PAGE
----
Whipped Coconut Body Butter Recipe: Luxurious all natural moisturizer

Source: clonesnclowns.com

Natural oils and butters are regaining their lost popularity and once again getting the appreciation they truly deserve. Among them, coconut oil is definitely one of my favorites, not just because it’s an excellent moisturizer but obviously for that delicious smell too.

There’s just one small problem: coconut oil stays liquid above 75 ºF/24 ºC and solidifies when the temperature goes below this value. Using liquid coconut oil as a body moisturizer is definitely more comfortable than trying to spread the solid stuff onto your skin.

What if there’s another form of coconut oil that beats both its liquid and solid forms? Did you know you can whip coconut oil and turn it into an amazingly light and fluffy body butter that’s way easier to spread than the solid stuff and doesn’t run between your fingers like its liquid form? Plus, it’s really easy to make.

Source: yummymummyclub.ca
Source: yummymummyclub.ca

How to make whipped coconut oil


You’ll need:

– 1 cup (or more) of organic, unrefined coconut oil

– 1 or more skin-friendly essential oils (optional)

– a bowl

– a mixer (hand mixer or stand mixer either one will work)

Place the solid coconut oil in a mixing bowl. If it’s melted you need to refrigerate it until it solidifies. Coconut oil won’t whip if it’s liquid. Use your mixer to whip it until it’s fluffy and it has an even texture (5 minutes or more if you’re making a bigger batch).

Continue mixing and add your essential oil(s). You can start with 20 drops per cup of oil and add more until the scent is strong enough for you. Store it in a clean jar or container.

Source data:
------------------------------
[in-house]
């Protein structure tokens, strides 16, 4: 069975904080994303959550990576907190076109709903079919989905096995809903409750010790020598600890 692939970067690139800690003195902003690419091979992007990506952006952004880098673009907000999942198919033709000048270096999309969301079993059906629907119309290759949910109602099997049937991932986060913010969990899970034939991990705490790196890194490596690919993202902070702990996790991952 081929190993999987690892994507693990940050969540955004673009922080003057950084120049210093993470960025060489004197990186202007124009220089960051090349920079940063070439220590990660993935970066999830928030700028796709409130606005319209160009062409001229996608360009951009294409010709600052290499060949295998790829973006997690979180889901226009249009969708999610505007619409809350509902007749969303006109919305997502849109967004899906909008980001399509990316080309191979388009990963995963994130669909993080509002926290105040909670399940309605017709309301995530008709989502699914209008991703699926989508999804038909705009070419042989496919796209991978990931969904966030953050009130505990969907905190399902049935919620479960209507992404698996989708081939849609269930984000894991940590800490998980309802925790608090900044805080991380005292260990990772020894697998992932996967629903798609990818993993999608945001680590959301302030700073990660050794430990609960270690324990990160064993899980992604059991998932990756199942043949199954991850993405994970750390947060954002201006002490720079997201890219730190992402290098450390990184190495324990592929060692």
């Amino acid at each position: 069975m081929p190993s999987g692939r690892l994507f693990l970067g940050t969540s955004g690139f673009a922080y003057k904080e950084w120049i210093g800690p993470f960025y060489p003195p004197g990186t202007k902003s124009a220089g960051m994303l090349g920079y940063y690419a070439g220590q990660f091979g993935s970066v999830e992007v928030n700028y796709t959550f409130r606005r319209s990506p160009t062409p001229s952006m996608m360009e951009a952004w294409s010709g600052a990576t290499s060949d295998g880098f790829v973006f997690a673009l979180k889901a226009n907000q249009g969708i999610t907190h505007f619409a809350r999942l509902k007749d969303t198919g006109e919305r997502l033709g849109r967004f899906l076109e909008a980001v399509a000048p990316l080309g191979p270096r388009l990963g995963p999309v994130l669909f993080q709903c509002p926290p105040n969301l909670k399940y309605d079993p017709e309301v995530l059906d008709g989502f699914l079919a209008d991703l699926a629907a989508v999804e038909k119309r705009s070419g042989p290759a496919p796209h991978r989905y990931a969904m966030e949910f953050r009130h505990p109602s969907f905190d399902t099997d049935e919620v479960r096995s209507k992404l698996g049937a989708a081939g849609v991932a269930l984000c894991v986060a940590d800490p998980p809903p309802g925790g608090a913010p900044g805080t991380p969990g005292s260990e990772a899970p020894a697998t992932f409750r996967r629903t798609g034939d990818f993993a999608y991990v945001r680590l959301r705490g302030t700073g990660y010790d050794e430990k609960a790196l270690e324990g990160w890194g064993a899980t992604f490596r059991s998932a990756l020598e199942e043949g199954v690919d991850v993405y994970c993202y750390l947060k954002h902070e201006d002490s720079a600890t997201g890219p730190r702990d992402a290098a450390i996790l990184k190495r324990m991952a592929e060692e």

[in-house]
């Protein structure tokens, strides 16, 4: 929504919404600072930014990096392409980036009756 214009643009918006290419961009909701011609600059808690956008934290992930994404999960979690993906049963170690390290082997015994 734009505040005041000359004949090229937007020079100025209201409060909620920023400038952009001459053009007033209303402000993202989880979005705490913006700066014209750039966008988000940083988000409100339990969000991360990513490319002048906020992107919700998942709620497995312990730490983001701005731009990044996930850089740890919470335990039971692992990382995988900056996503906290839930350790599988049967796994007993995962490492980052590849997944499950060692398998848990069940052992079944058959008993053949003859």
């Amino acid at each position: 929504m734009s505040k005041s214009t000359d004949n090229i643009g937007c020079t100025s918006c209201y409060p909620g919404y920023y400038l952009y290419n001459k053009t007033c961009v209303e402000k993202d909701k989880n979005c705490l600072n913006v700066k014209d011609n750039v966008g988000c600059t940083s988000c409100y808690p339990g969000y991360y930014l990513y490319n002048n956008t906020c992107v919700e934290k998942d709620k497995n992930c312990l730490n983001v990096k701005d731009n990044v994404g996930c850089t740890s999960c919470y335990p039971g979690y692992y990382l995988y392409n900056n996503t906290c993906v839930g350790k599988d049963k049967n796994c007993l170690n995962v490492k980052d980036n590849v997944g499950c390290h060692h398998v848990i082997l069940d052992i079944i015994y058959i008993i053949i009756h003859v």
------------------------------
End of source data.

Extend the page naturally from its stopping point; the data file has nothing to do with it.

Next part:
– Make sure you have one or more containers to store the resulted cream. When you whip coconut oil you’re practically pushing tiny air bubbles in it, causing it to expand its volume (about 2x the original size).

– You can use any essential oil (lavender, lemongrass, sweet orange…etc.) you want as long as it’s intended for cosmetic use (some EOs are meant for aromatherapy only) and skin friendly.

– Depending on the environment temperature your whipped coconut oil may soften or harden. If it’s too hot where you live you can keep it in the fridge. It will harden a bit, but still easier to work with than the solid coconut oil.

– To whip coconut oil you really need a mixer. It won’t whip in a blender or food processor.

– Some modifications of this recipe include liquid (water-based) ingredients like Aloe Vera gel. If you add water in any form (including hydrosols, teas…etc.) you’ll also need a preservative such as vitamin E or grapefruit seed extract. The easiest way is using only oil and it can be used safely for several months with no need for preservative.

– You can use it as a body or hair moisturizer (tiny amount on hair ends to soften them up and prevent splitting). In theory it can also be used as a face cream but some people get bad reactions whey they use coconut oil on the face.